Article Text

Download PDFPDF
Understanding and removing barriers to physical activity: one key in addressing child obesity
  1. Lisa Murphy1,
  2. Alessandro R Demaio2
  1. 1 Barts and The London School of Medicine and Dentistry, Queen Mary University London, London, UK
  2. 2 Nutrition for Health and Development, World Health Organization, Geneva, Switzerland
  1. Correspondence to Dr Alessandro R Demaio, World Health Organization, 1202 Genève, Switzerland; demaioa{at}

Statistics from

Request Permissions

If you wish to reuse any or all of this article please use the link below which will take you to the Copyright Clearance Center’s RightsLink service. You will be able to get a quick price and instant permission to reuse the content in many different ways.

Latest worldwide estimates suggest that by 2016, 41 million children under 5 years and 337 million aged 5–19 years were overweight; obesity rates in the latter population had seen a tenfold increase in just four decades.1 2 Overweight and obesity affect the cardiovascular, respiratory, endocrine and neuromuscular systems. An associated and increasing burden of chronic disease, coupled with the related economic costs of increased disability and reduced productivity, is devastating health systems and hindering socioeconomic development in many nations.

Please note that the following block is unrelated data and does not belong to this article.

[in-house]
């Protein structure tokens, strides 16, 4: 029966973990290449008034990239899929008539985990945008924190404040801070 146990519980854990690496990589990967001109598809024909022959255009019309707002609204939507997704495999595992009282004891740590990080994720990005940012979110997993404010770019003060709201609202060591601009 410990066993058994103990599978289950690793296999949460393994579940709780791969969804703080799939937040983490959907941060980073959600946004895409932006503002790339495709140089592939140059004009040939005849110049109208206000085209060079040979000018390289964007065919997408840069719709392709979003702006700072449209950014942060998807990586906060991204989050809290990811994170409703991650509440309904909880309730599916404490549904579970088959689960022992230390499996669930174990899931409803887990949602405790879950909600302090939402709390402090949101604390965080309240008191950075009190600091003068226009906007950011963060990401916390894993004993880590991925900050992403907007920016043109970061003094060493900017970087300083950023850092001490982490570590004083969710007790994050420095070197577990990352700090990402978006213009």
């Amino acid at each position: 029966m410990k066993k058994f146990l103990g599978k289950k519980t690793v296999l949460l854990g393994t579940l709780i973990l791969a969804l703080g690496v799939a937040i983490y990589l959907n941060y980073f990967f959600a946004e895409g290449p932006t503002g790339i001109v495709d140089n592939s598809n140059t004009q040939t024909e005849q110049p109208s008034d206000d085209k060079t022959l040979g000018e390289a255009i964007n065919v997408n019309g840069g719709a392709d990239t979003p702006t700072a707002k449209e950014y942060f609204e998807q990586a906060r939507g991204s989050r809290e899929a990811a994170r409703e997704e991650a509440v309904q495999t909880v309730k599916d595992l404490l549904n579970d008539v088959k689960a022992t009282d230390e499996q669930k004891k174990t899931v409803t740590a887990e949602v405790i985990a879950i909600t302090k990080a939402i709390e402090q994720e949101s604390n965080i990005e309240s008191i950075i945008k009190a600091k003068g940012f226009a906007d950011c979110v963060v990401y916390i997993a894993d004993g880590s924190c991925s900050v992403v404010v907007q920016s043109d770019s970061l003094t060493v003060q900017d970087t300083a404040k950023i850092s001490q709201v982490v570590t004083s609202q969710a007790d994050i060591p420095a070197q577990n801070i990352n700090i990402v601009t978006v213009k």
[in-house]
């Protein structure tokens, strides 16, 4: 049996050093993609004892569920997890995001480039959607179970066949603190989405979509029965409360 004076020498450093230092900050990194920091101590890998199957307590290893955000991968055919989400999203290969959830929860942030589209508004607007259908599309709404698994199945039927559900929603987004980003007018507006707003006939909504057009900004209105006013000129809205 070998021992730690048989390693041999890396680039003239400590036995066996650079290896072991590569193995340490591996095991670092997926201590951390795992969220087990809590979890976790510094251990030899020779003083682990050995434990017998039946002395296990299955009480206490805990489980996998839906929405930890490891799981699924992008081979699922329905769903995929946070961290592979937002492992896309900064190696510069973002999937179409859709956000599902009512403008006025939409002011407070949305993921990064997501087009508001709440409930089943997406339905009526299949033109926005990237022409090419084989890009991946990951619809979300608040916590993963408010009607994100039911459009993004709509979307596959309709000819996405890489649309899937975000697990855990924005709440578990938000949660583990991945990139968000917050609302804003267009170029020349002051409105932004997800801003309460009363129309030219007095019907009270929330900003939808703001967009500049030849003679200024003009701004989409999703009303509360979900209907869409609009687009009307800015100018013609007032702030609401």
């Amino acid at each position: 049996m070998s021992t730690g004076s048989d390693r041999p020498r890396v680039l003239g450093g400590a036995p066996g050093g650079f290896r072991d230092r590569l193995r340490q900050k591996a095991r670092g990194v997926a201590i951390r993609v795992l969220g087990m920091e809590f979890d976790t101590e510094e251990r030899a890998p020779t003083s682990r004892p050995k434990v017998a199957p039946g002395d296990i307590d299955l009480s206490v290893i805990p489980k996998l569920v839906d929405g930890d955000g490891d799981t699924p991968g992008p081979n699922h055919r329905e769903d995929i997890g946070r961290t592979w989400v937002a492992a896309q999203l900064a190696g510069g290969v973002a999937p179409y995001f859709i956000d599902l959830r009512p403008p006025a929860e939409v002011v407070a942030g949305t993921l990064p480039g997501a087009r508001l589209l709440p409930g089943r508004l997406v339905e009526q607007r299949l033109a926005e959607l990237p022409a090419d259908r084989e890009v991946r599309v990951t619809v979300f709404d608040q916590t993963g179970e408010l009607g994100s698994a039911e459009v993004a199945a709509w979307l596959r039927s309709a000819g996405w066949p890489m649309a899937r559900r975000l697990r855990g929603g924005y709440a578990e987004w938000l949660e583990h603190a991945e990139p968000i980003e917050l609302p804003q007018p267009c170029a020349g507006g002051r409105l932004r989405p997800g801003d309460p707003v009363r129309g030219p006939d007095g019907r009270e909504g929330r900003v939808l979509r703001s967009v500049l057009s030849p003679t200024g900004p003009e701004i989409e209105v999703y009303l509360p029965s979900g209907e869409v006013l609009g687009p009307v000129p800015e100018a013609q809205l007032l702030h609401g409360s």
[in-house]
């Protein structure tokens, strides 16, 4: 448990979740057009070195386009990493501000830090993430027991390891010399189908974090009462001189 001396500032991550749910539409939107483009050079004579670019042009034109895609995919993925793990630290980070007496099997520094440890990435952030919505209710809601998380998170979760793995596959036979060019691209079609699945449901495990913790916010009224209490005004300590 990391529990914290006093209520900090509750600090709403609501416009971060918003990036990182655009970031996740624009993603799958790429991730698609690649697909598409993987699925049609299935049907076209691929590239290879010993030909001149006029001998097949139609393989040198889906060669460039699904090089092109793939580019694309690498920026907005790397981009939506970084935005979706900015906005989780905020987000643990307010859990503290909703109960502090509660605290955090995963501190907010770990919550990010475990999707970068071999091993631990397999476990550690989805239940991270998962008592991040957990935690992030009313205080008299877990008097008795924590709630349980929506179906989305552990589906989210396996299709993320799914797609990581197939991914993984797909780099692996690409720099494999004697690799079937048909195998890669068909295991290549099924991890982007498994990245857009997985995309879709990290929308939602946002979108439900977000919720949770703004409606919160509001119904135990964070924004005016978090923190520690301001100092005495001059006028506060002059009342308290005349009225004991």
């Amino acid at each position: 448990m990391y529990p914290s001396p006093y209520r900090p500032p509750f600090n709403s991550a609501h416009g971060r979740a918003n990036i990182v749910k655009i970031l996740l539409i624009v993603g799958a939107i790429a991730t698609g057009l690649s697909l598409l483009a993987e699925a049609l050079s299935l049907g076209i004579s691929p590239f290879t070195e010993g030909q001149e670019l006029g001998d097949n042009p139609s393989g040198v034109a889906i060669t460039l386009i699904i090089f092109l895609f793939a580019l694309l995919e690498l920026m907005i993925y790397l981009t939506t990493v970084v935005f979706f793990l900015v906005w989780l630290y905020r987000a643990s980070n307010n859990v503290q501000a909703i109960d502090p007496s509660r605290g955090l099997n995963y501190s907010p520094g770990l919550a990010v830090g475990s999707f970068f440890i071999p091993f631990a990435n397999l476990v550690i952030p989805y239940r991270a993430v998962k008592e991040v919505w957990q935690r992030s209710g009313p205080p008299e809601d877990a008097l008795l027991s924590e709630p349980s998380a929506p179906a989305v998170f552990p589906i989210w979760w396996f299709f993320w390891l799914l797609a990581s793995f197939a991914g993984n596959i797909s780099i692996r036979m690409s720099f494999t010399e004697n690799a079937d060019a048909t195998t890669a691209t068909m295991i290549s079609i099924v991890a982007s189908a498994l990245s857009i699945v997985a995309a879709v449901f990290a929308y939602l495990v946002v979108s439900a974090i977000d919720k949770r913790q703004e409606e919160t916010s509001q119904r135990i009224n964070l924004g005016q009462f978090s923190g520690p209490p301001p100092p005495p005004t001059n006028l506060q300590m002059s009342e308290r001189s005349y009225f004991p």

Prevention-focused policy with a particular emphasis on nutrition is key to combating this epidemic. However, this alone will be insufficient; a growing body of evidence now also supports complementary, individual-level, lifestyle interventions to arrest and reverse the established burden. Recently published Cochrane reviews, for example, suggest that multicomponent lifestyle modification may afford small but important reductions in age-standardised body mass index for children and adolescents of all ages.3 In addition, interventions that recruited overweight parents of young children also resulted in a significant and sustainable reduction in parental weight.

At a national level, strong correlations exist between socioeconomic status (SES) and child …

View Full Text


  • Contributors LM and ARD wrote and finalised this invited editorial.

  • Disclaimer ARD is a staff member of the World Health Organization in Geneva. He alone is responsible for any views expressed in this publication and these do not necessarily represent the decisions or policies of any third party.

  • Competing interests None declared.

  • Provenance and peer review Not commissioned; externally peer reviewed.